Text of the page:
Of roots and stems - Versatality at its best
Eat your veggies’ they said, but do we? Really? Eating vegetables does not only mean eating just the vegetable but everything that beautiful plant has to offer. Surprised? Confused? What more can you eat besides the vegetable itself? Isn’t that enough? No, it isn’t. Sometimes, the leaves or the peel of the vegetable that we throw away because who eats that , has a lot more nutrition than the vegetable itself. For instance, let’s look at the underrated banana (the banana and the plantanos). Not only do people underestimate the benefits a banana gives, but people tend to ignore the flavour of the beautiful flowers, the amazing beauty benefits of the peel (banana peels are excellent for treating acne and pigmentation) and the amazing aroma and flavour the leaves depart to any food steamed inside of it.
Nature has a lot of offer if you know where to look. Every plant has more than one use, has thousands of nutrients, each part yielding a different use. One might think of it just another new health fad, but in reality this has been one of the long standing practices in a lot of cultures. For instance, banana leaves have been used for eons in south India. Those delicious and fluffy idli’s are steamed in them, lavish feasts are served on them and they are also used to decorate mandaps. Onions and garlic are one of the most widely used vegetables, but what about the outer sections that we throw away? They are packed with anti oxidants besides the delicious flavour they lend to stews and soups. Also underrated are peels of root vegetables (carrot, beetroot, potato etc,) especially those grown organically, more often than not, they contain way more nutrition than the vegetable itself, all you need to do it wash it really well and cook the vegetable with the skin on. Besides ensuring that you get all the nutrients, root to stem cooking is a conscious choice helping the environment and helping you stay connected mindfully to your food.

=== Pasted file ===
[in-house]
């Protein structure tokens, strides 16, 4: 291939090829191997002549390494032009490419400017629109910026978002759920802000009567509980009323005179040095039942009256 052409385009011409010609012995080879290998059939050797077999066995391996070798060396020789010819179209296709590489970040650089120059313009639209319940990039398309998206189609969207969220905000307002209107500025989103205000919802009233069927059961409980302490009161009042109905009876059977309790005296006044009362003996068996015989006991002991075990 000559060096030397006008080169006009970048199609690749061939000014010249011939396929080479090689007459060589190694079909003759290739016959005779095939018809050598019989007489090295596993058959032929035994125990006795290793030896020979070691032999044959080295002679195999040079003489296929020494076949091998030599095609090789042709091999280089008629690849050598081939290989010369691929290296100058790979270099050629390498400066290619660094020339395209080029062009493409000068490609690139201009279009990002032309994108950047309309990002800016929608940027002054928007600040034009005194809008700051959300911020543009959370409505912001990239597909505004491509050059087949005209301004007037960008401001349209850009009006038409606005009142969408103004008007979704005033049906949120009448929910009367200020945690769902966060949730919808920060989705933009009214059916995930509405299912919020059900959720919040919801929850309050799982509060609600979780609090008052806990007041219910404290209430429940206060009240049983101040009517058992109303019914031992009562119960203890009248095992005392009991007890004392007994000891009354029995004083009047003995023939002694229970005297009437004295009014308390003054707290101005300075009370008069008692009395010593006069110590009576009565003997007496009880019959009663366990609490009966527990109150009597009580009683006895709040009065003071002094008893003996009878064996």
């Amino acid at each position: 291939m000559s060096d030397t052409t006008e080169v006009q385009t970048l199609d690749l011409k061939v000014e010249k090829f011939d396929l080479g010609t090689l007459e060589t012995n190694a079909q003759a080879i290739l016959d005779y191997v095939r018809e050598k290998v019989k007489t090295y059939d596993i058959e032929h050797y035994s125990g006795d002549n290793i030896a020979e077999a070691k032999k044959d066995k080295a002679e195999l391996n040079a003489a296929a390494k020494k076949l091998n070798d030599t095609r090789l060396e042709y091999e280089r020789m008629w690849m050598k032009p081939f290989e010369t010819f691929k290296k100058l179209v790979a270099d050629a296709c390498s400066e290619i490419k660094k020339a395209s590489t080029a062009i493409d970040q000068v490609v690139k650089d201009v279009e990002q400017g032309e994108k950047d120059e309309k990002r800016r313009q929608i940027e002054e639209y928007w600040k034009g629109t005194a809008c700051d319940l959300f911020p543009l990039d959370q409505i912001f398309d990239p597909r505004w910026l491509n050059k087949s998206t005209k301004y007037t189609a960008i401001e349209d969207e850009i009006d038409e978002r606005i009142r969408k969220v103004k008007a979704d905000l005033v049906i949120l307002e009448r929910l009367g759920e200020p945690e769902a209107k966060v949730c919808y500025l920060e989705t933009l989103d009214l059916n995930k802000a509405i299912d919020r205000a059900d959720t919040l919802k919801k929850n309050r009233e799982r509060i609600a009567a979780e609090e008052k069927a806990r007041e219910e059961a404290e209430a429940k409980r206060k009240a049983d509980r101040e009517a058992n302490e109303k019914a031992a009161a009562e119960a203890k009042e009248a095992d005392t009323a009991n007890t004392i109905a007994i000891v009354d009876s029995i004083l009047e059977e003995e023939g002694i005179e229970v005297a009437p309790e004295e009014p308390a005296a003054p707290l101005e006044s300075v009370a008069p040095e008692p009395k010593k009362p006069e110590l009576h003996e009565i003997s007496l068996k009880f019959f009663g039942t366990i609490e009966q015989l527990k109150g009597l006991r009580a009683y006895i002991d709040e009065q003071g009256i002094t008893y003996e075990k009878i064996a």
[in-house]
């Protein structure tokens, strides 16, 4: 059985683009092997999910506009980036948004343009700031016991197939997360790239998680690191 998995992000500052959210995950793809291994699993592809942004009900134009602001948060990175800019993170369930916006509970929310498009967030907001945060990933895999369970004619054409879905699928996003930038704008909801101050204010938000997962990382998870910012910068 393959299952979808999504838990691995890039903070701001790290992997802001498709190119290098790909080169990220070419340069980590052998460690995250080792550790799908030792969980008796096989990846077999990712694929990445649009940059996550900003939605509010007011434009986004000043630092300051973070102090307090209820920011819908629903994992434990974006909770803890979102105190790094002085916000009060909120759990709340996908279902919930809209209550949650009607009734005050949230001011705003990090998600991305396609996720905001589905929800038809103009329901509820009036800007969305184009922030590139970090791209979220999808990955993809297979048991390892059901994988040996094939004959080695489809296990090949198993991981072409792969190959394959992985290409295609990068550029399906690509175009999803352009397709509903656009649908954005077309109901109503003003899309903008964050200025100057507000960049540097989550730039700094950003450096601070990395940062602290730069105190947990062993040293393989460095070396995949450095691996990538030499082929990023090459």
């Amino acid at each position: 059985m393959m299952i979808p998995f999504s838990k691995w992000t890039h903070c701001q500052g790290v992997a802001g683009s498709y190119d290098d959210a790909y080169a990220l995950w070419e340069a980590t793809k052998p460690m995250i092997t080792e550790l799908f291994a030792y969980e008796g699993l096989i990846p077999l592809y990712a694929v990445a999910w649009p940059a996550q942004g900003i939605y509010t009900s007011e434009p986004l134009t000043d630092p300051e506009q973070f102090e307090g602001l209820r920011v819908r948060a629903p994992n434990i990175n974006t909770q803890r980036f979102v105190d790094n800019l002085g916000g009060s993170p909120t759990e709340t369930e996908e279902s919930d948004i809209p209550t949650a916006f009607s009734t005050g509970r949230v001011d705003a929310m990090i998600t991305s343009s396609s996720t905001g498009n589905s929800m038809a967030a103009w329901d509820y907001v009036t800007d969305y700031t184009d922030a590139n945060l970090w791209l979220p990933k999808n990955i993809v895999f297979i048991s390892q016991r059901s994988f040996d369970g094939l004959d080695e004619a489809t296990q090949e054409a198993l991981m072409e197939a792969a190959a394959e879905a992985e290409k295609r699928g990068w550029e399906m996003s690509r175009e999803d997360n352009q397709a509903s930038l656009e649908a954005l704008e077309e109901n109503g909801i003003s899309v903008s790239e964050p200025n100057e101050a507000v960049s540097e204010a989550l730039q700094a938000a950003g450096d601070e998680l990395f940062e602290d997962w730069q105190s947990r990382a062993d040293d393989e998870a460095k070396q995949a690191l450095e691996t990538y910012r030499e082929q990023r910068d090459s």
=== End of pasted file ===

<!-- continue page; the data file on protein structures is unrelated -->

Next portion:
So next time, you throw away something, stop for a moment and think, can you use it otherwise? Check out the recipes given below and tell us how you like it and stay tuned for many such recipes coming your way.
The Vegetable we decided to use is the largely hated and scowled upon broccoli. Broccoli is one of the most nutritious vegetables loaded with Vitamin C, K and loaded with Folic acid which builds collagen in turn giving you that lit-from-within Korean skin but is highly underrated because it is cooked incorrectly. A lot of times we end up overcooking it which strips away the nutrients and the taste making it look sad. We’ve come up with recipes for those choosy kids who hate eating broccoli. Try these three recipes which use all parts of the broccoli and makes the perfect vegetarian summer feast.
Charred broccoli with garlic, lemon, chilli and toasted almonds:
1 head broccoli
3 cloves sliced garlic
1 Tbsp Lemon juice
1 sliced Red chilli
30 gms Roasted almonds
1 tsp Extra virgin olive oil
What to do
Heat a pan on the stove and make sure its searing hot
Add the olive oil and the garlic and the chilli.
Add in the broccoli. Cook the broccoli until its starting charring
Add in lemon juice and toss the broccoli in it
Top it with roasted almonds
1 tbsp olive oil
1 tbsp capers
1 tbsp dill
What to do
Finely slice the stalk into rounds
Heat the oil and stir fry for 3 minutes, then add the capers and the dill and stir fry for a further 1 minute.
1tbsp Kalonji seeds (Onion seeds)
1 tbsp Olive oil
5 ml lemon
What to do
Fry the leaves with olive oil and kalonji seeds for 2 minutes.
stir through 1 tablespoon of tahini sauce.
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